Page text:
This was totally unexpected. Thanks, parents!
I’ve decided to migrate indoors for the season. St. Louis’ main shooting range is a place called Bulleye’s– it’s not as neat as the outdoor one, but they literally are their own competition, and offer a pretty good selection of rentals/reasonably priced ammunition.
One thing that struck me as odd about this place is that you have to “prove” you are an “experienced” shooter before they let you move the target behind the 7-yard-line; this involved hitting 10/10 shots in the bull’s eye at 7-yards, which seemed like a pretty arbitrary (and ridiculous) trial. However, still inflated by the “Annie Oakley” nickname my safety instructor awarded me, I offered to “prove” my experience, and passed, and to be perfectly honest, the look on the poor owner’s face was so much more fulfilling than moving my target back to 15-yards. (Yes: women can shoot well, too.)
As per the target, it looks like I’m still struggling with anticipating the recoil in the higher calibers. I’m not sure how to solve that, besides more range visits. But I’m pretty proud–my accuracy/grouping isn’t that terrible at 15-yards, for someone on their third range date. I’ll improve with practice.
A friend and I got together and cooked some delicious dishes from Einat Admony’s cookbook, Balaboosta.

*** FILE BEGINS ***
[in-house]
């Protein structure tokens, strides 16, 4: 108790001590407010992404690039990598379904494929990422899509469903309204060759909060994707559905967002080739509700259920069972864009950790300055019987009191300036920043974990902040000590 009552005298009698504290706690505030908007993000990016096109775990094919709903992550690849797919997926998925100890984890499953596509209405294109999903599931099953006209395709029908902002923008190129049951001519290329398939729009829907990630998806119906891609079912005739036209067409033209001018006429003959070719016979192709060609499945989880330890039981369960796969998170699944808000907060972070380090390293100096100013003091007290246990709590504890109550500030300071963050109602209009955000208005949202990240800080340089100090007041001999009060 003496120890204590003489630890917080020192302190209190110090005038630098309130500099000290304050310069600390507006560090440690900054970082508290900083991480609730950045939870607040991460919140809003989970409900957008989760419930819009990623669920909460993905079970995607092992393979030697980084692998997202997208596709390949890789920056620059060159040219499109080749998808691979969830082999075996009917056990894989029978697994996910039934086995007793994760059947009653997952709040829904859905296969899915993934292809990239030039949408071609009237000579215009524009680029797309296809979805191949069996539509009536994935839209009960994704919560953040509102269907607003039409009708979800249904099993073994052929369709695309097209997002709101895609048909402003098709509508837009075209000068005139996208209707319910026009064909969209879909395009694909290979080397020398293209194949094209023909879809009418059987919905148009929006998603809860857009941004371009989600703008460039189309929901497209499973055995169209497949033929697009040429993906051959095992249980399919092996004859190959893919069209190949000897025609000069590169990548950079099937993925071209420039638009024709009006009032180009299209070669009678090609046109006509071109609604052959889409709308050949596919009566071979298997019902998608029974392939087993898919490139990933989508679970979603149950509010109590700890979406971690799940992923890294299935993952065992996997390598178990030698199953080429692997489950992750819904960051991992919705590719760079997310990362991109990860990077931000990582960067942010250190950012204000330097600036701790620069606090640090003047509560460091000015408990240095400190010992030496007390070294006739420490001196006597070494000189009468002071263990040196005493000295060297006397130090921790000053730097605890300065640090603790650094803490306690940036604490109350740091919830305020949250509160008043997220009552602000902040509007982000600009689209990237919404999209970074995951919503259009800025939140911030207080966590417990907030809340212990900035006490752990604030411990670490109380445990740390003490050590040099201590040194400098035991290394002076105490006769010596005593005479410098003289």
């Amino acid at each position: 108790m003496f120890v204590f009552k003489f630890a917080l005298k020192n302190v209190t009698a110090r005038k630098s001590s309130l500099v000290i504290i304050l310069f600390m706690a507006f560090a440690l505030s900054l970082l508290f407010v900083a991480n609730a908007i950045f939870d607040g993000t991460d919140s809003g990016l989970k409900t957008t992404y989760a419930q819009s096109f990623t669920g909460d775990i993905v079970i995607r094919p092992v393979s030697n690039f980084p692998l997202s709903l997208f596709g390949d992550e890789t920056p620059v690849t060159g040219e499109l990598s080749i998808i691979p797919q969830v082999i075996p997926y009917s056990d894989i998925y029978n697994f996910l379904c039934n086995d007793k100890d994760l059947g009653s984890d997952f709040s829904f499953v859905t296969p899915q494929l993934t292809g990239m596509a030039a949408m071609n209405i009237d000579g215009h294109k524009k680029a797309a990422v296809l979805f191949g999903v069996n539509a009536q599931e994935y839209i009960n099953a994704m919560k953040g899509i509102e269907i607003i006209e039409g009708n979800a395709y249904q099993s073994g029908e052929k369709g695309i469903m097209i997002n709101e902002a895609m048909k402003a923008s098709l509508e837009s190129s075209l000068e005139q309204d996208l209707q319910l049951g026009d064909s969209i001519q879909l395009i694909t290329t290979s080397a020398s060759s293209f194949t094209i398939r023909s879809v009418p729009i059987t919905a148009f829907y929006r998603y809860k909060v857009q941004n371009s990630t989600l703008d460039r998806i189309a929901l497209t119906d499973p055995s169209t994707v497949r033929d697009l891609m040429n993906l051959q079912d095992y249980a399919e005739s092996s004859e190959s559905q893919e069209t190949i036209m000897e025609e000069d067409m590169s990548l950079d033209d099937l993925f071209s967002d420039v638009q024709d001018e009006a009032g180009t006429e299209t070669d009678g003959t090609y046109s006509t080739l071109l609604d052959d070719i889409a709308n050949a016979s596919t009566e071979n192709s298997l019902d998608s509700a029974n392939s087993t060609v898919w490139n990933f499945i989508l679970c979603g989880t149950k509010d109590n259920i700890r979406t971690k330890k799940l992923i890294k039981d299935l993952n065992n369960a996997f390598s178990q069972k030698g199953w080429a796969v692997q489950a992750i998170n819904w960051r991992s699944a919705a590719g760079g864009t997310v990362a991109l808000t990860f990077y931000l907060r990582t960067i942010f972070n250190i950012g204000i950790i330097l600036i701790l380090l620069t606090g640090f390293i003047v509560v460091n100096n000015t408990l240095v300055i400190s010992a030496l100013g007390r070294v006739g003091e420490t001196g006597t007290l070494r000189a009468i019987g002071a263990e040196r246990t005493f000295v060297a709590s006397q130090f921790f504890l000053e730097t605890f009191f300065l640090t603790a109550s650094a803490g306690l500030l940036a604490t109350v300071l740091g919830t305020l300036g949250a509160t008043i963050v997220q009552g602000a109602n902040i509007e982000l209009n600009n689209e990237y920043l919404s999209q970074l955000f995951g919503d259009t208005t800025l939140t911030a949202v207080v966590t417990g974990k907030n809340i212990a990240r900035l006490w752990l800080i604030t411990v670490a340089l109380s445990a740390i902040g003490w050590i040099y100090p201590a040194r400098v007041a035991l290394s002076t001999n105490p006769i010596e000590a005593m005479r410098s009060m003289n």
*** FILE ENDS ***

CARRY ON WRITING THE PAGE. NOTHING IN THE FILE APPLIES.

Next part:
I feel like, in so many ways, this photograph is a work of fine art, epitomizing the experience of the poor graduate student seeking to recreate, within the confines of her small, kitchy apartment, a semblance of poshness: the mobster minion at far left, the stoic cat, the naked-people-making-out-statue from the 1970s, the cow, juxtaposed against wine, lamb chops, and a copious amount of brussel sprouts, (off season, and thus expensive); the young woman’s devilish face, obscured by the word BUFFET, is a poignant commentary on the human cost of excess. Altogether this photograph forces the viewer to consider by what means and in what ways intersections of social status and cultural status influence our leisure time.
Thanks again, Tent, for funding some Jewish maddness!
My mother wasn’t able to afford her senior portrait when she graduated from high school in 1968. I recently located a copy of her yearbook online and found this same portrait, which she hadn’t seen in over forty-five years. Unfortunately, because it’s a scanned document, the resolution wasn’t high enough to blow up into a larger print. This is where an internet stranger came to the rescue, and rendered the portrait into a beautiful piece of artwork.
I truly have no idea whose this person’s true identity is, I only know that she is extremely generous and talented, but I thought the very least I could do would be to plug her online gallery.